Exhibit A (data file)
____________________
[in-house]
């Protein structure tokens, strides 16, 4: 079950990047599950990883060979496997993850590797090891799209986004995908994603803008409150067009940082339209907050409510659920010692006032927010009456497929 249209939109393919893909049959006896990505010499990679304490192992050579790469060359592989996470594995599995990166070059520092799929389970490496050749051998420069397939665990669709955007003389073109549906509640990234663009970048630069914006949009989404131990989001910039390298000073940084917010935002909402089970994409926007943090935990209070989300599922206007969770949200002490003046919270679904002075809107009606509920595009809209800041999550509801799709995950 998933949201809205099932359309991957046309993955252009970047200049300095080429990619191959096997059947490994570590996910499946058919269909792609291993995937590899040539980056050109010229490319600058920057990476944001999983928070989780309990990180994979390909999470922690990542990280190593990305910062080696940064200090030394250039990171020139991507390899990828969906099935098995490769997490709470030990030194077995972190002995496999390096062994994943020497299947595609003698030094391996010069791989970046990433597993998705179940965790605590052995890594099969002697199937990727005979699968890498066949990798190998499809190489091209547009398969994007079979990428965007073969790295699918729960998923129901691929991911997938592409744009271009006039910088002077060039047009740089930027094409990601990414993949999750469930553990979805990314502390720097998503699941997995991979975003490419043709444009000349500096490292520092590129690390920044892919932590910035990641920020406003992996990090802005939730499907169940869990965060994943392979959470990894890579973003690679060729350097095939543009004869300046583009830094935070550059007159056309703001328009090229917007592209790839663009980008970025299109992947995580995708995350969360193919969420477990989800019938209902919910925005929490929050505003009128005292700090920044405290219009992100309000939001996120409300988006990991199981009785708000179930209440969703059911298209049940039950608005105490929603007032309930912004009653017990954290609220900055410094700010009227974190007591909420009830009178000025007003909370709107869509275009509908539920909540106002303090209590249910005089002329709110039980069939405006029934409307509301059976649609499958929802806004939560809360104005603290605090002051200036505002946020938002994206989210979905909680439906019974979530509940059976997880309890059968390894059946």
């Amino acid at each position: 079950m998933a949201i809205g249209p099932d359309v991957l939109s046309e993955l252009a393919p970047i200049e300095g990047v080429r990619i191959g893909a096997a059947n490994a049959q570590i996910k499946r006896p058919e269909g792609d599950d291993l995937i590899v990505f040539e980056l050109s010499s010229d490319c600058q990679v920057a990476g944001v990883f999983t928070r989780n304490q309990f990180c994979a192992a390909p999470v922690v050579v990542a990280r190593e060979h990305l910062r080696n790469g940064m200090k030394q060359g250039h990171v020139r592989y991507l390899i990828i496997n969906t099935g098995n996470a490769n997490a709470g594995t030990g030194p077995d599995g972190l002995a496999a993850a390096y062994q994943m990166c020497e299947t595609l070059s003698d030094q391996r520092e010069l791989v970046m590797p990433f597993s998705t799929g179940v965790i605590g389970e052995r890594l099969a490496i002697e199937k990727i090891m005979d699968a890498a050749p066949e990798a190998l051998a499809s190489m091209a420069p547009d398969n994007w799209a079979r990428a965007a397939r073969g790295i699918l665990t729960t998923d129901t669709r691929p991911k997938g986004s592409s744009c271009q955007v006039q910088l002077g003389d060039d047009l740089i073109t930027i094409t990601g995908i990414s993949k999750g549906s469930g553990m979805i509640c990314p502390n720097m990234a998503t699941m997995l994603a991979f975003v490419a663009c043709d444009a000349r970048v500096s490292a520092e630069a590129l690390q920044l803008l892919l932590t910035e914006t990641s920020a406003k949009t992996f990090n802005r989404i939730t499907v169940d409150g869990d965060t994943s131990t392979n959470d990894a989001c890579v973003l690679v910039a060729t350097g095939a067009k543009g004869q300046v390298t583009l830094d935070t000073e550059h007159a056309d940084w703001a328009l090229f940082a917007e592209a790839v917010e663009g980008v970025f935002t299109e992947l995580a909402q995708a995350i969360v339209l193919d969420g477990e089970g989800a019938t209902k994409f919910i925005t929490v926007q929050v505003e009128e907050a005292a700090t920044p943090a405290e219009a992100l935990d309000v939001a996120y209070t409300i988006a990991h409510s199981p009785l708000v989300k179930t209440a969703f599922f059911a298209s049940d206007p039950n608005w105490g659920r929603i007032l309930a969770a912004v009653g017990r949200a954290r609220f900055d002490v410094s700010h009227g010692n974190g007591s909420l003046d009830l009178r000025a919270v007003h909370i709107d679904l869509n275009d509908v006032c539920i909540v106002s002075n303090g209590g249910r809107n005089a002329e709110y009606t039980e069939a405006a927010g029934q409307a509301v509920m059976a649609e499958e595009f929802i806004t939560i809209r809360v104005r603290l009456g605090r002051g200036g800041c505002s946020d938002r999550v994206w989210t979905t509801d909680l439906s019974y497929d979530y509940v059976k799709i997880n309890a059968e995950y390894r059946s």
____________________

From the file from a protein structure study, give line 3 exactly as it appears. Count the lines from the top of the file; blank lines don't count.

């Amino acid at each position: 079950m998933a949201i809205g249209p099932d359309v991957l939109s046309e993955l252009a393919p970047i200049e300095g990047v080429r990619i191959g893909a096997a059947n490994a049959q570590i996910k499946r006896p058919e269909g792609d599950d291993l995937i590899v990505f040539e980056l050109s010499s010229d490319c600058q990679v920057a990476g944001v990883f999983t928070r989780n304490q309990f990180c994979a192992a390909p999470v922690v050579v990542a990280r190593e060979h990305l910062r080696n790469g940064m200090k030394q060359g250039h990171v020139r592989y991507l390899i990828i496997n969906t099935g098995n996470a490769n997490a709470g594995t030990g030194p077995d599995g972190l002995a496999a993850a390096y062994q994943m990166c020497e299947t595609l070059s003698d030094q391996r520092e010069l791989v970046m590797p990433f597993s998705t799929g179940v965790i605590g389970e052995r890594l099969a490496i002697e199937k990727i090891m005979d699968a890498a050749p066949e990798a190998l051998a499809s190489m091209a420069p547009d398969n994007w799209a079979r990428a965007a397939r073969g790295i699918l665990t729960t998923d129901t669709r691929p991911k997938g986004s592409s744009c271009q955007v006039q910088l002077g003389d060039d047009l740089i073109t930027i094409t990601g995908i990414s993949k999750g549906s469930g553990m979805i509640c990314p502390n720097m990234a998503t699941m997995l994603a991979f975003v490419a663009c043709d444009a000349r970048v500096s490292a520092e630069a590129l690390q920044l803008l892919l932590t910035e914006t990641s920020a406003k949009t992996f990090n802005r989404i939730t499907v169940d409150g869990d965060t994943s131990t392979n959470d990894a989001c890579v973003l690679v910039a060729t350097g095939a067009k543009g004869q300046v390298t583009l830094d935070t000073e550059h007159a056309d940084w703001a328009l090229f940082a917007e592209a790839v917010e663009g980008v970025f935002t299109e992947l995580a909402q995708a995350i969360v339209l193919d969420g477990e089970g989800a019938t209902k994409f919910i925005t929490v926007q929050v505003e009128e907050a005292a700090t920044p943090a405290e219009a992100l935990d309000v939001a996120y209070t409300i988006a990991h409510s199981p009785l708000v989300k179930t209440a969703f599922f059911a298209s049940d206007p039950n608005w105490g659920r929603i007032l309930a969770a912004v009653g017990r949200a954290r609220f900055d002490v410094s700010h009227g010692n974190g007591s909420l003046d009830l009178r000025a919270v007003h909370i709107d679904l869509n275009d509908v006032c539920i909540v106002s002075n303090g209590g249910r809107n005089a002329e709110y009606t039980e069939a405006a927010g029934q409307a509301v509920m059976a649609e499958e595009f929802i806004t939560i809209r809360v104005r603290l009456g605090r002051g200036g800041c505002s946020d938002r999550v994206w989210t979905t509801d909680l439906s019974y497929d979530y509940v059976k799709i997880n309890a059968e995950y390894r059946s």